Author Topic: Tax efficient saving: massive salary increase  (Read 2510 times)

IrishMustacian

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Tax efficient saving: massive salary increase
« on: February 15, 2016, 06:42:36 PM »
I have had fantastic luck applying for jobs, and my (currently modest) PhD salary will be multiplied by about 5 after I graduate. I have been living a fantastic (but relatively frugal) life during my PhD: I have managed about a 30% savings rate during this time while doing a lot of travel (camping and surf trips), going out to bars pretty regularly with friends, but keeping an eye on my spending and avoiding big ticket items (I have a very old car, and always go for the cheapest accommodation etc).

I see no reason to inflate my lifestyle much in the next few years, so the plan is to live off about one fifth of my new pre-tax salary, and save/invest all of the rest in the most tax-optimal way possible. It is pretty clear this will involve maxing my 401k, but beyond this I really don't know what to do with the extra money. Can I put it in tax advantaged account like a Roth IRA? Are there limits to how much I can put into retirement accounts?

The issue is somewhat complicated by the fact that I may return to Europe (probably the UK) in <5 years. I would hope that at the very least the money could be transferred in a tax efficient way to a retirement account outside of the US. It would be even better if it was possible to access the funds tax efficiently a few decades before turning 65. Incase it is relevant: I do not expect to have US citizenship at any time in the future.

GrowingTheGreen

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Re: Tax efficient saving: massive salary increase
« Reply #1 on: February 15, 2016, 07:55:26 PM »
Roth will only have a positive effect on your tax bill when you're withdrawing it. Other than maxing your 401k, you can also dump it into a Health Savings Account at work if you have one. What will your future income be?

ShoulderThingThatGoesUp

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Re: Tax efficient saving: massive salary increase
« Reply #2 on: February 15, 2016, 07:59:27 PM »
It's a great problem to have. Stipends at my grad school were $19,000, so I am guessing you're nearing $100,000? That puts you still below the Roth limit so that is a good target for $5500. However, depending when you start, you might squeak in with a modified AGI under $61,000 and be able to contribute to a tIRA in 2016.

seattlecyclone

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Re: Tax efficient saving: massive salary increase
« Reply #3 on: February 15, 2016, 08:02:30 PM »
I think US retirement accounts are treated differently by different foreign countries. You'll have to look into the relevant tax treaties to see what would happen. Contributing to a Roth IRA might not be a great idea if your country of retirement doesn't recognize the growth as tax-free in the same way the US does.

IrishMustacian

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Re: Tax efficient saving: massive salary increase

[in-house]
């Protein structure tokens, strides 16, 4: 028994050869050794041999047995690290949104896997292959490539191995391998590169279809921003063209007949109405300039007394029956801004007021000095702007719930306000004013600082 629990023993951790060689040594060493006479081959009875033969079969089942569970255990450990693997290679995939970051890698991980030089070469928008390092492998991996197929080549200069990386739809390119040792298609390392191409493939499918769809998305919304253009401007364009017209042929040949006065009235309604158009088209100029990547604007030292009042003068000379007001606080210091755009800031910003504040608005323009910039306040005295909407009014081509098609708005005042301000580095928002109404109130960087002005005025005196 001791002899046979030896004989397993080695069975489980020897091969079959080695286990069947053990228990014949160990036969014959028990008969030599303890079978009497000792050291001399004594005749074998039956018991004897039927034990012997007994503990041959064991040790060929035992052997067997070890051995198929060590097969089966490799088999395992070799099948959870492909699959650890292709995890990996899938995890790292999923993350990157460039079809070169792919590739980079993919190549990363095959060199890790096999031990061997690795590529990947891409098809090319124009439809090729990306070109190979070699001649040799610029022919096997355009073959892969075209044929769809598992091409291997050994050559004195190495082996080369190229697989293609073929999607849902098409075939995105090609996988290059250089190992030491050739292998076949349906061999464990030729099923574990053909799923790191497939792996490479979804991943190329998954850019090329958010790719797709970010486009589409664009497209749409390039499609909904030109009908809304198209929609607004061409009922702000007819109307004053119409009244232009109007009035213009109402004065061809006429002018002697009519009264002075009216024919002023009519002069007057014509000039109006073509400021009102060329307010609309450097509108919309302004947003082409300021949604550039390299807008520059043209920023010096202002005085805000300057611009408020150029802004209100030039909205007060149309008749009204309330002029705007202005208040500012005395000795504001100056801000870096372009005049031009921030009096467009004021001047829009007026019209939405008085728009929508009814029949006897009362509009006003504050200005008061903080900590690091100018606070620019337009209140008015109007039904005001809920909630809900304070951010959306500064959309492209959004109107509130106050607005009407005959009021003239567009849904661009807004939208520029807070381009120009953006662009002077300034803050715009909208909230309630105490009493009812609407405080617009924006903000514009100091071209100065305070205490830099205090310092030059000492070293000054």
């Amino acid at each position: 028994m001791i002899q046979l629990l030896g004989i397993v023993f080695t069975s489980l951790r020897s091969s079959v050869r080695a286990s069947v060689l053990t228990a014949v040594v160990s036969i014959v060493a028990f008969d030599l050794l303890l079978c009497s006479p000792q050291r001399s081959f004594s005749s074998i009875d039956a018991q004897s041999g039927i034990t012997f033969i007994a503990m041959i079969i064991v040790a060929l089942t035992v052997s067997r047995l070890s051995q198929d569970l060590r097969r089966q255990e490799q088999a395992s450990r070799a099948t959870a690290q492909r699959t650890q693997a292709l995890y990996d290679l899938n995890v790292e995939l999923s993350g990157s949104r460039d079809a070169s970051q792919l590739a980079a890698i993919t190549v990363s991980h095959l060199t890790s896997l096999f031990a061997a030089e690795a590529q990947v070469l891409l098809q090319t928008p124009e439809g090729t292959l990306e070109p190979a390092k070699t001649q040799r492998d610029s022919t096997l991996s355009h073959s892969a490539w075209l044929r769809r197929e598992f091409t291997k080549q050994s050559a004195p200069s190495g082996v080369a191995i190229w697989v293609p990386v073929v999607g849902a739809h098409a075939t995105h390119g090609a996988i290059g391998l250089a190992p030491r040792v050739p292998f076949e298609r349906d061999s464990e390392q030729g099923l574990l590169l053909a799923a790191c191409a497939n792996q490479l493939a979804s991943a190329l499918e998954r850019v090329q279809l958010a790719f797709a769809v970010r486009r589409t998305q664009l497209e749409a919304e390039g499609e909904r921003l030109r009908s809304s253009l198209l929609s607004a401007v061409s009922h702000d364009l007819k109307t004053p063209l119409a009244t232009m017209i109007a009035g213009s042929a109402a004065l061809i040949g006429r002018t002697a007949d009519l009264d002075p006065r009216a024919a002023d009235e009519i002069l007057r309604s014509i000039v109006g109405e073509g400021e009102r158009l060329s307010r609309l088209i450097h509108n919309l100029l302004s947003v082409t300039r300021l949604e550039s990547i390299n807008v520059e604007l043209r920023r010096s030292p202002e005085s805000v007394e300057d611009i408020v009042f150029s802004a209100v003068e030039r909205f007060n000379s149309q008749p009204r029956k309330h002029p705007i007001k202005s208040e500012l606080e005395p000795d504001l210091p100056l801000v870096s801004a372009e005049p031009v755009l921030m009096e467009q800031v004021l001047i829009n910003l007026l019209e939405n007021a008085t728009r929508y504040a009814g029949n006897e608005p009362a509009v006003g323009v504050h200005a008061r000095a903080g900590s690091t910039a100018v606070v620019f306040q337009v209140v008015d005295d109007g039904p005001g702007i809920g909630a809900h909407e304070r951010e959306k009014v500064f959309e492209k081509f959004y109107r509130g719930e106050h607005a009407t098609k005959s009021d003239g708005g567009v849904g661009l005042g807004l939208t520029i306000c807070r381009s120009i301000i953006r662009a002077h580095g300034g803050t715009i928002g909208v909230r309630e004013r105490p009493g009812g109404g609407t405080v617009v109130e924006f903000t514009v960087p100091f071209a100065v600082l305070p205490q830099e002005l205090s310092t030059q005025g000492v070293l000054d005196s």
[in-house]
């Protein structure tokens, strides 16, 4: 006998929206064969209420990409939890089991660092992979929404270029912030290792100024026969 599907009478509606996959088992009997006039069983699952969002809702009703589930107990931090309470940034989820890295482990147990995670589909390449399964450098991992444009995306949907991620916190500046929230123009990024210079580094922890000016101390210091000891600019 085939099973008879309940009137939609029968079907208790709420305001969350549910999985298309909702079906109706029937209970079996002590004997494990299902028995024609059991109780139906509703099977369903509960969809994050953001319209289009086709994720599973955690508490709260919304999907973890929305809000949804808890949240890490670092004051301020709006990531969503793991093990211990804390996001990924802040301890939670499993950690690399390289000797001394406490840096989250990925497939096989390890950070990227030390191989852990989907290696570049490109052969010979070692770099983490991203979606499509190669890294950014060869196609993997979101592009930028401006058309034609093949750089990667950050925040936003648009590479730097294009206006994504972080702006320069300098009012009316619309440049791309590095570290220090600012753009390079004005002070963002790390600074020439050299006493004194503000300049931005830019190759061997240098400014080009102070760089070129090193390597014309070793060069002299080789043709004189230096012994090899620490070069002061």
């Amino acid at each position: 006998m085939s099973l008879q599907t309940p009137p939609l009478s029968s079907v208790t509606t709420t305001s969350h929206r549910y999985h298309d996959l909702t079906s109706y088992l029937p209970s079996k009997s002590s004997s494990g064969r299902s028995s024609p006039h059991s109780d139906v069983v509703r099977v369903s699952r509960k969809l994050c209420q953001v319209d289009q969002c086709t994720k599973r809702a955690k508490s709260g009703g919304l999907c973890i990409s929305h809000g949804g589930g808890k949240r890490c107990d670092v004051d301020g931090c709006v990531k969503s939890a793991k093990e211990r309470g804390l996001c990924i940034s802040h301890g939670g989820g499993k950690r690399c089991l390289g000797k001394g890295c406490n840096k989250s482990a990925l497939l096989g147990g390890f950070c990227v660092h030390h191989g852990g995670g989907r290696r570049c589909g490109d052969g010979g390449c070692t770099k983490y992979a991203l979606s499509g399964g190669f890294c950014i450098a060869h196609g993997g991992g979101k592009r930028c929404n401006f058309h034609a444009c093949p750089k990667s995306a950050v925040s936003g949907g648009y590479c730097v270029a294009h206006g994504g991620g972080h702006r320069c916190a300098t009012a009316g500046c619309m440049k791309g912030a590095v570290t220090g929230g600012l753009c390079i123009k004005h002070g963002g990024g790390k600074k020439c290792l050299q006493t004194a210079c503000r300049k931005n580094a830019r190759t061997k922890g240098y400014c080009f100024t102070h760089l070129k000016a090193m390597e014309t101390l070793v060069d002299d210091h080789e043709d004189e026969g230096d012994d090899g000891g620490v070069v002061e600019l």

« Reply #4 on: February 15, 2016, 08:07:35 PM »
Thanks for the responses so far. I actually get closer to 30k in grad school (California is pretty pricey I guess so the stipends are a little higher than the US average). So it looks like I will not be eligible for Roth IRA from my very basic online research so far.

I will probably earn much less after this three year job ends (I plan to go back to academia). Yeah I will have to look into tax treaties for specific countries. It is tricky though because I actually have no idea which country I will end up in! This is one of the best (and worst) things about my career path as a scientist.

JLee

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Re: Tax efficient saving: massive salary increase
« Reply #5 on: February 15, 2016, 09:20:29 PM »
Thanks for the responses so far. I actually get closer to 30k in grad school (California is pretty pricey I guess so the stipends are a little higher than the US average). So it looks like I will not be eligible for Roth IRA from my very basic online research so far.

I will probably earn much less after this three year job ends (I plan to go back to academia). Yeah I will have to look into tax treaties for specific countries. It is tricky though because I actually have no idea which country I will end up in! This is one of the best (and worst) things about my career path as a scientist.

For your first year, don't forget to factor in the tax year -- i.e. if you make $30k/yr for the first 8 months of 2016 and you make $150k/yr for the last 4 months of 2016, that's only $60k so you would also be eligible for a traditional IRA for 2016.

IrishMustacian

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Re: Tax efficient saving: massive salary increase
« Reply #6 on: February 16, 2016, 09:08:42 AM »
Yes - that is a good point, and is hopefully how it will work out for the first tax year. So I should be able to contribute to a traditional IRA in the first year. Thanks JLee!